** I received a free copy of this in exchange for my honest opinion**
This was a fun read! I love reading stories about Everest and mountaineering as it's not something I myself will ever do. It was fun to read about Vanessa's journey climbing all these mountains over such a short time period. I did, however, find her at times to be way too intense for me. We definitely have very different personalities! Because of this, some part of the book left me cringing. Overall, a well written book that was an easy read but with an unrelateable writer.
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To the Greatest Heights: Facing Danger, Finding Humility, and Climbing a Mountain of Truth by Vanessa O’Brien is a memoir of this world record breaking explorer. Ms. O’Brien is the first American woman and British woman (dual citizenship) to climb K2, and climbed the highest peak in every continent in 295 days, a world record.
Ms. O’Brien certainly has accomplished a lot in her life. She holds several world records, have met many interesting people, has a supporting husband, sponsors, does what she wants and when she wants.
To the Greatest Heights: Facing Danger, Finding Humility, and Climbing a Mountain of Truth by Vanessa O’Brien (book website) tells of the authors successful attempts at the Seven Summits Challenge and the Explorers Grand Slam (climb the seven summits and reach the North and South poles). Along the way, Ms. O’Brien talks about her past, and her life philosophy.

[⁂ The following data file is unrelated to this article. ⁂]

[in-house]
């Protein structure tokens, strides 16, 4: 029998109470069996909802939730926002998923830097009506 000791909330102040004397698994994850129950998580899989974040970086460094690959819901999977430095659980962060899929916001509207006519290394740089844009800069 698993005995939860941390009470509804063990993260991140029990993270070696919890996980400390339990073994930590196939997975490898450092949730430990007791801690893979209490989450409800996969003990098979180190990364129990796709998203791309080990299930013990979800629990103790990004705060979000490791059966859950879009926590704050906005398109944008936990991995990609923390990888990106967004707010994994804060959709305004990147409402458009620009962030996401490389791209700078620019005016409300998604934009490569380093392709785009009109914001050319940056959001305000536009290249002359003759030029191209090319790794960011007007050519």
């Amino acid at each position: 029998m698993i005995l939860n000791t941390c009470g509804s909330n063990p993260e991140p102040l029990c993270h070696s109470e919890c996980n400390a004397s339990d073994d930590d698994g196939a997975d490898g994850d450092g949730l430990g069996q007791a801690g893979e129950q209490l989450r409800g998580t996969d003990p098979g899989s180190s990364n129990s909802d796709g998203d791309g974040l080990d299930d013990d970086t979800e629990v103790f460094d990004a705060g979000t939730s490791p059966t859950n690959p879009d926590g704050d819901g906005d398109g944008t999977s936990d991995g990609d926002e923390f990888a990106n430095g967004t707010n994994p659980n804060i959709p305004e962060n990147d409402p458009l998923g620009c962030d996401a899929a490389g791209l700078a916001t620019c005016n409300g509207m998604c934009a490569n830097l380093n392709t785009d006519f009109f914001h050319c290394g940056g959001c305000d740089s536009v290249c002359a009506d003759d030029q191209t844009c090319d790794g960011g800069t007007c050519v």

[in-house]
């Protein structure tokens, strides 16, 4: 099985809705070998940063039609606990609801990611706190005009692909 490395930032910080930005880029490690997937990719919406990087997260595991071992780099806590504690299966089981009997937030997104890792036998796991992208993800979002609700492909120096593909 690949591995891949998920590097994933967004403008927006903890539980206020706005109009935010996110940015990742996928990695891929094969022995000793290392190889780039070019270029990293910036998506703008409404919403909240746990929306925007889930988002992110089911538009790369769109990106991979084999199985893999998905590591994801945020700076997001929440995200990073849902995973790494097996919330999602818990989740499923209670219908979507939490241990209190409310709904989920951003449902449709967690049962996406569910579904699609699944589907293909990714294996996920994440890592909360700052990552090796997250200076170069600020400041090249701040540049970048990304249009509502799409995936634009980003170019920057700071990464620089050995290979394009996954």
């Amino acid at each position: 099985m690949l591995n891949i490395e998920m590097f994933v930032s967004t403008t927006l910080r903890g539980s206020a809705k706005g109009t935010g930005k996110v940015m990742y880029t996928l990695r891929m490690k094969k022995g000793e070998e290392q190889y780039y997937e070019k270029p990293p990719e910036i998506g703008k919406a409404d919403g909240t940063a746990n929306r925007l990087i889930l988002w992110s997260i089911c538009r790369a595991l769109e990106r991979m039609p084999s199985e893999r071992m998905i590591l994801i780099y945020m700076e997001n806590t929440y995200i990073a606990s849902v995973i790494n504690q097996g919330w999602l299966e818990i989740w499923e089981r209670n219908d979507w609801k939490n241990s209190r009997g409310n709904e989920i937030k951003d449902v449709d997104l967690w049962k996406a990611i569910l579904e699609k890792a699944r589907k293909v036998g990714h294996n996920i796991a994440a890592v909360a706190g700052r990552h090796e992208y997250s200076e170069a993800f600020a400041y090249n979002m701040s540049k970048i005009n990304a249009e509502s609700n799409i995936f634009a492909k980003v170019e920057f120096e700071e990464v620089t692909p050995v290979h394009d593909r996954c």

I really enjoyed the parts where the author writes about mountaineering, obviously her passion. She makes interesting observations and doesn’t skip the bad or difficult parts. There is a lot of information in this book about subjects I haven’t read about in other books. What does it feel like being in close quarters with a stranger, the smell of unwashed bodies weeks on end, why there no, or very little, sex on expeditions, and what happened when you get sick – among others.
The author complains quite a bit, but I thought that was the charm of the book, and she took responsibility, not putting the blame on others (most of the time). I love to travel, or just “go places” and often times the things to go wrong make the trip more memorable.
Ms. O’Brien also tells of her climb to the top of K2, a notoriously difficult task. This climb was one of her most proud achievements, and rightly so it is a major part of this book.
The connections the author tries to make between the mountaineering world and the corporate world seem forced. I get that this is a bouncing board for paid speech gigs, but I enjoyed reading about the mountaineering much more.
People often forgot to credit luck and privilege for their success (which doesn’t take anything away from your hard work). I got the feeling that Vanessa O’Brien knows she’s lucky, but forgot privileged. She made a ton of money, or so it seems, early on in her career, furthermore her husband has to make good money to support her hobby. Accordingly, most people can’t comprehend to spend $50K – $70K on …. well… anything besides a house. Yes, she had to skimp and save here and there, but that’s still a chunk of change for the vast majority of people.